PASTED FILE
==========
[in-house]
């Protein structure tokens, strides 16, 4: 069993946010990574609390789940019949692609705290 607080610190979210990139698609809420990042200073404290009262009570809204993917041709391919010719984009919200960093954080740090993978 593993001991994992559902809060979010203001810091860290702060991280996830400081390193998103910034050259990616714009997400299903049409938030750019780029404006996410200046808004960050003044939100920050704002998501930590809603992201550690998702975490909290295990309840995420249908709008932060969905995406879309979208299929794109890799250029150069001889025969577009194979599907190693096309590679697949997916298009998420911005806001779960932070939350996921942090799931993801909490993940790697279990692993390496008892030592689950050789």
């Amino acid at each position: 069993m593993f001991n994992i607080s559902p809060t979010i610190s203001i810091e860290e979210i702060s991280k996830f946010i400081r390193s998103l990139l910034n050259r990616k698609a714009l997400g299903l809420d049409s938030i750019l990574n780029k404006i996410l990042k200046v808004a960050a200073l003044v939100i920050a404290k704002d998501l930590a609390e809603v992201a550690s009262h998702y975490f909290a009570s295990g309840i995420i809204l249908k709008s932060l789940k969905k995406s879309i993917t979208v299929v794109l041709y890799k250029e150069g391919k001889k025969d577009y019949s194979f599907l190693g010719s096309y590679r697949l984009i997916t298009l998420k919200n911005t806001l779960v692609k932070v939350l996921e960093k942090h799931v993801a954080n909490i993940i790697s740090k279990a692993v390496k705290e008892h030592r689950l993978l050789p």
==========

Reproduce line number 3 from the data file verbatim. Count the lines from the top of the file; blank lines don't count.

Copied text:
């Amino acid at each position: 069993m593993f001991n994992i607080s559902p809060t979010i610190s203001i810091e860290e979210i702060s991280k996830f946010i400081r390193s998103l990139l910034n050259r990616k698609a714009l997400g299903l809420d049409s938030i750019l990574n780029k404006i996410l990042k200046v808004a960050a200073l003044v939100i920050a404290k704002d998501l930590a609390e809603v992201a550690s009262h998702y975490f909290a009570s295990g309840i995420i809204l249908k709008s932060l789940k969905k995406s879309i993917t979208v299929v794109l041709y890799k250029e150069g391919k001889k025969d577009y019949s194979f599907l190693g010719s096309y590679r697949l984009i997916t298009l998420k919200n911005t806001l779960v692609k932070v939350l996921e960093k942090h799931v993801a954080n909490i993940i790697s740090k279990a692993v390496k705290e008892h030592r689950l993978l050789p």